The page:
The court foiled his bid to suspend the chief justice, and in October it delayed the results of Musharraf’s reelection (by the parliament).
State of emergency
In November, Musharraf responded by announcing a state of emergency. Citing growing terrorist threats, he suspended the constitution once again, dismissed the chief justice and replaced other justices on the Supreme Court, arrested opposition political leaders, and imposed restrictions on the independent press and media.
Resigned from the military post
Later that month the reconstituted Supreme Court rejected the last legal challenges to his reelection, and he announced his resignation from the military post to become a civilian president of the country.
Musharraf announced to end the state of emergency in mid-December, though, prior to restoring the constitution, he instituted numerous amendments to it that protected the steps enacted during emergency rule.
 Announcement of resignation on August 18
The poor performance of Musharraf’s party in the February 2008 parliamentary elections was extensively seen as a rejection of the president and his rule.
The elections yielded an opposition coalition headed by Sharif and Asif Ali Zardari, the widower of former PM Benazir Bhutto, who had been assassinated in December 2007 in Rawalpindi.
Citing grave constitutional violations, the governing coalition moved in early August 2008 to begin impeachment proceedings against Musharraf, and, faced with the impending charges, Musharraf announced his resignation on August 18.
Court disqualified Musharraf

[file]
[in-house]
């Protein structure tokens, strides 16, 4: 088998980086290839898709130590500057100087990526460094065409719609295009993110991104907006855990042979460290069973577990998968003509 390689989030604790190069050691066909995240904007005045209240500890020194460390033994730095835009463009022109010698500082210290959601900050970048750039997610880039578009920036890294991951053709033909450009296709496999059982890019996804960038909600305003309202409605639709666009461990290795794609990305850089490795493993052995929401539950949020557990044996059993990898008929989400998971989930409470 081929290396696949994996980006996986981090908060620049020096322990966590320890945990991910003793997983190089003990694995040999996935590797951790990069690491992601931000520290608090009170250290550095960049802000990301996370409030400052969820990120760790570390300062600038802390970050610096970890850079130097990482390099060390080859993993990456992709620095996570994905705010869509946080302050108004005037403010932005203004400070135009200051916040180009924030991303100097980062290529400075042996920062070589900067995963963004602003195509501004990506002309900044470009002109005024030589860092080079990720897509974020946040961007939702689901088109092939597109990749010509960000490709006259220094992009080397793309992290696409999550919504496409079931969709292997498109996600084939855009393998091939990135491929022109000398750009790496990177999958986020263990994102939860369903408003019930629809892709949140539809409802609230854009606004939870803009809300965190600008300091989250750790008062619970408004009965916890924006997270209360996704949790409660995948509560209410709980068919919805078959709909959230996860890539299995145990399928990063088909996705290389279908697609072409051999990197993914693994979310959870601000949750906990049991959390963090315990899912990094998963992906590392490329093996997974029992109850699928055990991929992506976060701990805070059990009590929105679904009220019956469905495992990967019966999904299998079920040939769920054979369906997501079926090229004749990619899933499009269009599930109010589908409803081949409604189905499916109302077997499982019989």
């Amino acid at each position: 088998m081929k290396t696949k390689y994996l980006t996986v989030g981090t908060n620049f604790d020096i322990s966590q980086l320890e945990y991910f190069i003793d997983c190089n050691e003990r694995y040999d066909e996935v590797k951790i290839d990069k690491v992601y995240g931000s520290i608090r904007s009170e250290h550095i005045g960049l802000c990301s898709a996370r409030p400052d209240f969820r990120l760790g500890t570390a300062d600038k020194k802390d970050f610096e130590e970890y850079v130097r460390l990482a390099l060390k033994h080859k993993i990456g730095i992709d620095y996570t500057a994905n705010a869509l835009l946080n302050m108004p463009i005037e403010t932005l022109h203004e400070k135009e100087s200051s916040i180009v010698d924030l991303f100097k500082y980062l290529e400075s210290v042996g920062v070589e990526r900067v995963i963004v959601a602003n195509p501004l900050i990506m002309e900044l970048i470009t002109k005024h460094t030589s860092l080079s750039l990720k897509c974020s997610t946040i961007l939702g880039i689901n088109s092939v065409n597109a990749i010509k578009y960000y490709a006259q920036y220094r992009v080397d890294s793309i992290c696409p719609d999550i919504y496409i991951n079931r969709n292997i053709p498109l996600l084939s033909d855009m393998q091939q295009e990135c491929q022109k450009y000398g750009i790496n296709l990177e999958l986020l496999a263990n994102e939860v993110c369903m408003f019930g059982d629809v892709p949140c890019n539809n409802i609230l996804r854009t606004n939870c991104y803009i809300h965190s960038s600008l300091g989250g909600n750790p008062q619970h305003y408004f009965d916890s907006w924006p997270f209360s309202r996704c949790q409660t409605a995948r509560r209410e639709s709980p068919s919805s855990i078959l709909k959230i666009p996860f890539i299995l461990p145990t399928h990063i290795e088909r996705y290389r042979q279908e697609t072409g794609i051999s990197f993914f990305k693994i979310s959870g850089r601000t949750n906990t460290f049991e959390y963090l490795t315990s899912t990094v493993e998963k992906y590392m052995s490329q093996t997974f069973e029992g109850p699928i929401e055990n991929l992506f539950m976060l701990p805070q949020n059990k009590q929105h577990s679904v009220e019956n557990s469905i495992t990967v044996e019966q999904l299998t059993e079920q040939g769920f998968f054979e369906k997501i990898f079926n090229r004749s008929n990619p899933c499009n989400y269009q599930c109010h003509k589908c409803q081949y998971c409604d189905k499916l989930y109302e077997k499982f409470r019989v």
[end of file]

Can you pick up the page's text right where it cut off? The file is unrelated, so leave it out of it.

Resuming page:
On 18 April 2013, the court disqualified him from entering the race of election because of an ongoing investigation regarding his suspension of the constitution in 2007 and other charges.
He was apprehended the following day to face charges stemming from the investigation. In August 2013, with Musharraf still under detention, murder charges were lodged against him in connection with Bhutto’s assassination in 2007.
Treason convict
In 2016, Musharraf was allowed to leave the country to seek medical treatment in Dubai, where he remained from then on. In late 2018 it was disclosed that his health was rapidly worsening due to amyloidosis. Musharraf was convicted a year later in absentia on charges of high treason and sentenced to
death, though his state of health made any return to Pakistan unlikely. In January 2020 the special court that issued the sentence was ruled unconstitutional, and his conviction was overturned.
Long epochs of military rule had undersized democratic institutions and prevented the development of a democratic culture in the country.
The ineptitude of the political leadership, their disregard for democratic institutions and their lust for absolute power also contributed to the weakening of the very basis of liberal democracy in the country.
But more than anything, the powerful military continued to cast its shadow over the political scene, as the country struggled for stability.
The situation in which the October 12 coup occurred might have been dissimilar from earlier military takeovers, although the aims were largely equal.
On the surface, however, it was a military takeover with a different style. General Musharraf appeared like a ‘benevolent dictator’, permitting both a free press and political freedom, though limited.